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Forsyth County Drug Summit raises awareness
A Forsyth County Sheriffs deputy shows drug paraphernalia Monday during the annual drug summit. - photo by Micah Green

FORSYTH COUNTY — Forsyth County Sheriffs’ deputies soon will be armed with a life-saving device.

During the third annual Forsyth County Drug Summit on Monday night, Sheriff Duane Piper announced the agency has secured Narcan nasal injections, an opioid-overdose reversal that quickly counteracts deadly overdose effects.

Narcan is gaining traction across Georgia and the country as groups aim to combat a recent rise in drug-related deaths. Piper said traffic units, uniform patrol, school resource officers and narcotics deputies will carry kits.

“That’s a big thing to admit there’s a problem,” he said. “But if we don’t recognize the problem and we don’t do anything, it will get worse.

“We like to say there’s a problem in Atlanta. But we have it, too. Kids are drinking and doing drugs. Not everyone, but it’s here.”

Addressing a crowd of about 300 parents, students, nonprofit officials and others gathered at the Lanier Technical College Forsyth Conference Center, Piper shared how some deputies have witnessed an overdose.

Some parents brought their high school students to the summit for education and prevention. Others came only with their daughter’s picture on postcards.

“We can’t administer [Narcan] if we don’t know they need it,” Piper said. “So kids have to call 911.”

A focus of the summit was to spread awareness of the 911 amnesty law Georgia passed in 2014. It protects anyone from being arrested for using or being around drugs if a friend is overdosing and they call 911.

“We have had several situations in Forsyth County of deaths that did not have to occur,” said County Commissioner Cindy Jones Mills, who has led the campaign for the summits and drug awareness.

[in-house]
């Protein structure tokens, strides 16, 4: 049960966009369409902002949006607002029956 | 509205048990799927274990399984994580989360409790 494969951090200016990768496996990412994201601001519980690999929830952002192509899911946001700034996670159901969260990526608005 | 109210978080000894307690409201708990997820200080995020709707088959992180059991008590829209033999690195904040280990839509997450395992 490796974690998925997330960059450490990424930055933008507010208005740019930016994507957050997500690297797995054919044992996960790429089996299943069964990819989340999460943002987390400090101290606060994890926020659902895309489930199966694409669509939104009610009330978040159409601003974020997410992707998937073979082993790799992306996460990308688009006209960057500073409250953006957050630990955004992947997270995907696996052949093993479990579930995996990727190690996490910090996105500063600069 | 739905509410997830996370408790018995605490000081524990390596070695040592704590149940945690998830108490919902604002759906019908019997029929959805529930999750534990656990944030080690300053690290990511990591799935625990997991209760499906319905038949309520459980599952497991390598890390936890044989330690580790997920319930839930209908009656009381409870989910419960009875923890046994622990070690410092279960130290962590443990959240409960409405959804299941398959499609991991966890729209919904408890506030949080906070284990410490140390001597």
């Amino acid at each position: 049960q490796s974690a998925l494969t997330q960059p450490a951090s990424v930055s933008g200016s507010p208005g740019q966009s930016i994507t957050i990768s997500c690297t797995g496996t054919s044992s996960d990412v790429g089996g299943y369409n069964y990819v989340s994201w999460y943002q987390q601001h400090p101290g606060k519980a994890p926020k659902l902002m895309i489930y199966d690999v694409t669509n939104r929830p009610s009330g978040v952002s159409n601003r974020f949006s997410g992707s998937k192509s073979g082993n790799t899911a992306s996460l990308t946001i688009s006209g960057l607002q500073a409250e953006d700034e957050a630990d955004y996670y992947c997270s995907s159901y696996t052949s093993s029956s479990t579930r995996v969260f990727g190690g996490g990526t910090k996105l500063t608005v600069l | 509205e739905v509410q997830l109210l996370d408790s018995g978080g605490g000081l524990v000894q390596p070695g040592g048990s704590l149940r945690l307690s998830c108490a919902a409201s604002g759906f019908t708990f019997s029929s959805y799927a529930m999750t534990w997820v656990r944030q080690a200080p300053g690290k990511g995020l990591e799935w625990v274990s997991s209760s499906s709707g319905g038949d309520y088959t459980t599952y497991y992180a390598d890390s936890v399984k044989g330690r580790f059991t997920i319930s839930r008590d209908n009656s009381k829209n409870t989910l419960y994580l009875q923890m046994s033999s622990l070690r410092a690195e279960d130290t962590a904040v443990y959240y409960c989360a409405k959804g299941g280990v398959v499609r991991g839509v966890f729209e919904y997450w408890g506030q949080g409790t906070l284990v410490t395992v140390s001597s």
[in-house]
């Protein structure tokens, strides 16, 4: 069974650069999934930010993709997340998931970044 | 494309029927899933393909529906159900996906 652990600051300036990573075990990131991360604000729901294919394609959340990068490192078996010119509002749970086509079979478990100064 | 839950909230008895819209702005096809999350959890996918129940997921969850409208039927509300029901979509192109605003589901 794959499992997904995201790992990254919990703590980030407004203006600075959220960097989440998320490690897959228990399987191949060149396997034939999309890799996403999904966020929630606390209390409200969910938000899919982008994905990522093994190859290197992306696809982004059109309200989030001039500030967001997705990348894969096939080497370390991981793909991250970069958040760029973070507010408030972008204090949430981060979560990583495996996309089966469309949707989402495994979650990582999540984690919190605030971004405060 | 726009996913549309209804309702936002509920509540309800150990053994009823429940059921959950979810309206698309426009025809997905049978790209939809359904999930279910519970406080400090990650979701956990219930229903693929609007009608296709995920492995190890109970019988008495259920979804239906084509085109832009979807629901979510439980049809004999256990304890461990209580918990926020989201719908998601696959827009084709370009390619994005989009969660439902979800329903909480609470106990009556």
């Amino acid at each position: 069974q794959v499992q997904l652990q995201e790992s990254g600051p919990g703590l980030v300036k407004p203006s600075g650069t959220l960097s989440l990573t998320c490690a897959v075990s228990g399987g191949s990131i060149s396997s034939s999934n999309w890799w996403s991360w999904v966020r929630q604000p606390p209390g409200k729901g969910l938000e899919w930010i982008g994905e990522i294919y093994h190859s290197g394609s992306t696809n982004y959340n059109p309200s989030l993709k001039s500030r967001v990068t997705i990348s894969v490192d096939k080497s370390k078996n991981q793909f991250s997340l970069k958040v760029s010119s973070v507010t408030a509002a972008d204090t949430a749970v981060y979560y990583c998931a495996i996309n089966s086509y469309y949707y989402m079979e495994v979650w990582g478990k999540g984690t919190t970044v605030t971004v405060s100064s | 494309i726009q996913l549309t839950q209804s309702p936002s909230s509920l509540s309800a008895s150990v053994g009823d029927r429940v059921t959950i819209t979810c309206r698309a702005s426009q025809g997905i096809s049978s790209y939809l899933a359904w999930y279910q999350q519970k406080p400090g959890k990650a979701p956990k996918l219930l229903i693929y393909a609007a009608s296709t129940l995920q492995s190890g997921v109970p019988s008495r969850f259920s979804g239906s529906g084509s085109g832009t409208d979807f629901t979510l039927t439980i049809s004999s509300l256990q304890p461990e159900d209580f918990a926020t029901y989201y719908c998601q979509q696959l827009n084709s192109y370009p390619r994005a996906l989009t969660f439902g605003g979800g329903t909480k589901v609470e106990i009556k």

“Josh Gordon was at my church camp and actually in my group and on my bus, and I taught him. He could’ve survived if his friends had cared and got him to help.

“And they didn’t. And he didn’t. It’s as simple as that.”

Booths filled the room, and people were on hand to field questions and even dispose of old or unused prescription pills.

Deputies showed parents various types of drugs and paraphernalia. And the parents also were shown where teenagers typically hide those items in a bedroom.

Representatives handed out information on the 911 law and gave away Narcan kits to parents in need.

No Longer Bound had a booth with information on their local recovery program for men.

“I’ve studied addicts for 25-plus years, and I still don’t fully understand addiction,” said Merrill Norton, a clinical associate professor at the University of Georgia and the event’s keynote speaker. “It changes brain chemistry. It changes brain pathways. It changes brain volume. It is an extremely destructive process.”

He explained the science behind addiction and why it is a disease.

“There are 900,000 addicts or alcoholics in Georgia and less than 3 percent of them will get treatment,” Norton said. “They’re trying to use to get back to normal.”

The three key components in drug awareness, he said, are early education and intervention and long-term treatment.

Fifth grade often is the first contact kids have with drugs. Of the 50 percent of Americans who drink or try drugs, 89 percent will develop a pattern, 11 percent of whom will become addicted.

“You cannot take away the psychic, compulsive component that will be with them for the rest of their lives,” he said. “That’s why what you’re doing is good. If we can just save one of these young brains.”